Wait a minute, you might rightly say - doesn't the team already have an adequate stadium with a capacity of 10,000? Yes, whenever I see the Scarlets on TV rarely is the ground more than half-full.
There are many communities within the county with projects where this money could be better spent.
In Pontyberem, rugby, cricket and soccer clubs are in desperate need of new changing facilities. These are amateur clubs run by hard-working volunteers catering for young people aged from 8 upwards. Do we really need to spend money on this stadium or would it be better spent helping all the communities in the county.
Ffordd Aneurin, Pontyberem
SIR - I note that the First Minister has ordered an inquiry into the E.coli outbreak in the South Wales Valleys.
I would hope that this will not only examine the cause but also assess the response, specifically, whether it was the correct decision to keep the affected schools open.
Since the decision the number of cases diagnosed has increased significantly. If they had been closed there would have been a few problems with arranging childcare and a couple of weeks lost from the school term. Overall though, this seems like a small price to pay for a chance to slow, if not contain, the outbreak. My fear is that the authorities' decision led young children into an unsafe environment.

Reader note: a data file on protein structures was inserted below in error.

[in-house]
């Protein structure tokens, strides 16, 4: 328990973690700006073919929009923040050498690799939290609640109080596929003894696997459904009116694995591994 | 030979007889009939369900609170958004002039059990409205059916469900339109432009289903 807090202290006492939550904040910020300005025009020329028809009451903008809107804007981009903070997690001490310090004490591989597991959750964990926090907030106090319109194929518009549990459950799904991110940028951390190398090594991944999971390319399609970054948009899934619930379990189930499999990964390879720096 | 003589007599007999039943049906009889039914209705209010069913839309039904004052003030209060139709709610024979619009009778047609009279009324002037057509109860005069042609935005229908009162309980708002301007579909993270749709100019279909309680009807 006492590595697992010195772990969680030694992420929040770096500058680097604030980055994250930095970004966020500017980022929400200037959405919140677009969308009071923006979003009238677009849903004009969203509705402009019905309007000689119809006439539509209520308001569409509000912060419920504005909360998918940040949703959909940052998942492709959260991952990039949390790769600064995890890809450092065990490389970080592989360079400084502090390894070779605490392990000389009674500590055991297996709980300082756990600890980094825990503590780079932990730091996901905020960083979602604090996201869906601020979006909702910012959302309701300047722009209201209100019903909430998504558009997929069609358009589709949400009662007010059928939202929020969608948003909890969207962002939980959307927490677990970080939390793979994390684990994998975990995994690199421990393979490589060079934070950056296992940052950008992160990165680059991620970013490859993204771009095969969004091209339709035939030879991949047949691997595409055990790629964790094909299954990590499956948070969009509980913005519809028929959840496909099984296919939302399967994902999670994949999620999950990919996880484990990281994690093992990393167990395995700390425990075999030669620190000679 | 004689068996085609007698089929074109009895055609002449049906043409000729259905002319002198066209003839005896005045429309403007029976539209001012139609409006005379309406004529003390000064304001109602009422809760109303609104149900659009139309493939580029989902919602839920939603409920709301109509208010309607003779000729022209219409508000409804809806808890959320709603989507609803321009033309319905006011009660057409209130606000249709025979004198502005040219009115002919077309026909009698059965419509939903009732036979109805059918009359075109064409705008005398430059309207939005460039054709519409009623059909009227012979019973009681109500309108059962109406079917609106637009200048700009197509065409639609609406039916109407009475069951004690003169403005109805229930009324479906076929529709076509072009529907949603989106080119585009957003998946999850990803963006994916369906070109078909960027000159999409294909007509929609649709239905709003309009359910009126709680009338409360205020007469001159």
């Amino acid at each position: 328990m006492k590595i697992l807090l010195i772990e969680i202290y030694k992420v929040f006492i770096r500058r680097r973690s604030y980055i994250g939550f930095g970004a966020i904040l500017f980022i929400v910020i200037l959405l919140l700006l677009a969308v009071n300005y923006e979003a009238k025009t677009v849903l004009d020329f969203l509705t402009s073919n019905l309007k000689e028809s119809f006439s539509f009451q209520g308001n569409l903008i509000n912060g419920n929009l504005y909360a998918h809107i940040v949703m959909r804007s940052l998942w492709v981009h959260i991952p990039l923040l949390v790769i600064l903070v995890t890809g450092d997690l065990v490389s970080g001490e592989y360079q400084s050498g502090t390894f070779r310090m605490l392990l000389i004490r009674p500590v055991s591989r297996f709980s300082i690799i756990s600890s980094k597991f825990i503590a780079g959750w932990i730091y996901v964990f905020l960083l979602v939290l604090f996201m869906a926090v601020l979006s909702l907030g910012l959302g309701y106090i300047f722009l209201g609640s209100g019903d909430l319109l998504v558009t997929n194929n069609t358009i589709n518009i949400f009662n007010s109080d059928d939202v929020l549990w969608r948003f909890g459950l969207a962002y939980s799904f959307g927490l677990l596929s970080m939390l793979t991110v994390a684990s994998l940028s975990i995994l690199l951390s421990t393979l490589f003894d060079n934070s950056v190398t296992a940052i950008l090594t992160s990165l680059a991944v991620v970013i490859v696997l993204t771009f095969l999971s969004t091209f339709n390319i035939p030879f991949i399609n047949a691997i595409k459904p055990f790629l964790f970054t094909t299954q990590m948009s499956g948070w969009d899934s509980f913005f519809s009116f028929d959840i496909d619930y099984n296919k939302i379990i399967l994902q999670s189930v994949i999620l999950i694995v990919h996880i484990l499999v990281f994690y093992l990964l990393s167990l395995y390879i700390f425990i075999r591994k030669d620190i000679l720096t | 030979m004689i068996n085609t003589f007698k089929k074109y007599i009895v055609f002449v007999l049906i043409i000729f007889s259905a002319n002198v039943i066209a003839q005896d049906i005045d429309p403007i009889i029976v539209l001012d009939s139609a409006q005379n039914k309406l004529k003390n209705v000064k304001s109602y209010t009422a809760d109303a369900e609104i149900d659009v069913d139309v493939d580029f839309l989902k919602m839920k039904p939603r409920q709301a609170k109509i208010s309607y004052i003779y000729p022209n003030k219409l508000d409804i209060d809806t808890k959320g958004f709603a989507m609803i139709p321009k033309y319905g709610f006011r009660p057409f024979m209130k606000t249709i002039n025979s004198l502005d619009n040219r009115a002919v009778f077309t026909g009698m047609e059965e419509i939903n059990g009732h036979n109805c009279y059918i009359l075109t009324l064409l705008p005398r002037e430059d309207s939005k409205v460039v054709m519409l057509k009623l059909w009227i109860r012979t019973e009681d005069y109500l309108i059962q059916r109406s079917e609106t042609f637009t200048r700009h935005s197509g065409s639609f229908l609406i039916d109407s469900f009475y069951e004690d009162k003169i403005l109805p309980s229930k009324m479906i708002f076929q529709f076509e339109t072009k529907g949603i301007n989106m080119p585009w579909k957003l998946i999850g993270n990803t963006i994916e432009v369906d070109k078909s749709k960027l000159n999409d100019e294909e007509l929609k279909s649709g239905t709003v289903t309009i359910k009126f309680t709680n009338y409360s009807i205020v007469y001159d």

SIR - James Leighton of Bristol ("Train service worst", Letters, September 26) is not the only commuter to have found Arriva train services wanting.
The service between Treherbert and Cardiff is a farce as I often travel without being able to purchase a ticket: the stations are bereft of staff while the train crews can only issue about two tickets between stations before having to open the doors and allowing more people on. It's not uncommon to have a week's free travel on the trains.
As Arriva are subsidised up to the back teeth there is no incentive for them to make a profit. It's even more odd when Cardiff reverts to closed station status (staff inspecting tickets at barriers at platform exits) because if you are only able to purchase tickets on a train then this is termed an implied contract as opposed to an express contract where tickets are purchased on a platform or by pre-booking.